Click! Urban Adventure Game was a mixed-reality role-playing game where girls worked in teams to solve a fictional mystery based on a real-world issue, using technology and science to conduct their investigation. In this article we describe the design of the experience and present evidence that the game increased girls’ confidence, interest, and knowledge of science and technology and helped to build a community of support and conversation-centred learning for girls. This example has implications for the design of informal learning experiences that bridge interest and identity with science and technology content.
Keywords: girls, technology, role-playing games, environmental education
This article investigates the development of conceptual understanding in adolescents as a trajectory that spans physical and institutional boundaries. The study follows a group of secondary school students as they engage in a series of museum-led workshop activities related to architecture. A sociocultural approach frames our analysis of the structuring resources that are central to the students’ emergent understanding of a key architectural design concept over a two-day period.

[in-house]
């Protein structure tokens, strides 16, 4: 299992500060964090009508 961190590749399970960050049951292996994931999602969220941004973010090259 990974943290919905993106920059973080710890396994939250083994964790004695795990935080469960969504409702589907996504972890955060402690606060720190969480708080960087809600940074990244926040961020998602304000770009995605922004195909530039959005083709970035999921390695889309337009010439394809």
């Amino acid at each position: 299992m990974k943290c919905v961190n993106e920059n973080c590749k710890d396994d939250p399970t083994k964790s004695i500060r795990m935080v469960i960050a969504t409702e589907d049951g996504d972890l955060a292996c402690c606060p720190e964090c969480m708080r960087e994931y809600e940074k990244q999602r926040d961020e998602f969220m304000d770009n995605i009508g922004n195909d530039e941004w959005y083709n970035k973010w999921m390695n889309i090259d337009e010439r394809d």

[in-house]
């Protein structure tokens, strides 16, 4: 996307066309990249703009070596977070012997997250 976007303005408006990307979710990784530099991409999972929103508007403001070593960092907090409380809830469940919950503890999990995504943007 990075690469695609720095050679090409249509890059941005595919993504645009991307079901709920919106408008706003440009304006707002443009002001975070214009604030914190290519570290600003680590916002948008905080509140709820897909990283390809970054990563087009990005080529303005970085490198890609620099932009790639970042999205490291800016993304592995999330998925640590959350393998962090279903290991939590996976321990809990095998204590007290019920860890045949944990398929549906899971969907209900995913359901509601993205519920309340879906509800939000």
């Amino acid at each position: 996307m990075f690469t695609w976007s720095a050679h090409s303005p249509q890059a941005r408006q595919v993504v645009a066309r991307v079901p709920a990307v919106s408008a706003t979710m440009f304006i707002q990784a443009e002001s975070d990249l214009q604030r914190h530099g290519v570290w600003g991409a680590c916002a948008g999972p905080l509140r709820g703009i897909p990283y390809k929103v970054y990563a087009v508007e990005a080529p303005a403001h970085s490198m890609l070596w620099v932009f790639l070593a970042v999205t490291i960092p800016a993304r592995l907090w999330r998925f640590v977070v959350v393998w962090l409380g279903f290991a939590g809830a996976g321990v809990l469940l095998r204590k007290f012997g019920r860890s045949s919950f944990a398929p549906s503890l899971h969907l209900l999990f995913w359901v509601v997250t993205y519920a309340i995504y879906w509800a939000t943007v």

This article reflects on theories of interaction design as they relate to science discovery learning. Media analysis, inquiry structure and relations between the generation of hypothesis and experimentation in theories of science discovery learning are considered in relation to approaches in interaction design. Two examples from use of interactive models for inquiry learning illustrate the discussion. The studies show that students require time to experiment with models to use them as resources, and that experimentation needs some structure elements to be productive. The interactive models need to invite action and allow for different kinds of use.
The MIRACLE project aims to design and develop learning activities in science that will be used across schools and museum settings. A combination of digital technologies plays a vital role in bridging these institutional contexts. Cultural Historical Activity Theory will be used to analyse how the multi-professional project group orients to designing for science learning. In the analysis, we identify three contradicting orientations: experience, emotional involvement, and conceptual understanding. We discuss the implication this has for the further design work.
Parts of the classroom of the future may be built online allowing for computer-supported collaborative learning (CSCL). A central challenge in CSCL is a lack of transactivity, i.e., learners have problems building on the reasoning of their peers. A means of fostering CSCL are scripts that specify, sequence, and distribute roles and activities among a group of (online) learners. This article identifies five instructional design principles that explain script effects and inform script design: 1) regulation of learning activities; 2) complementary procedural knowledge; 3) process-oriented instruction; 4) substitution of coordination efforts; and 5) awareness induction.
Keywords: Computer-supported collaboration scripts, CSCL, transactivity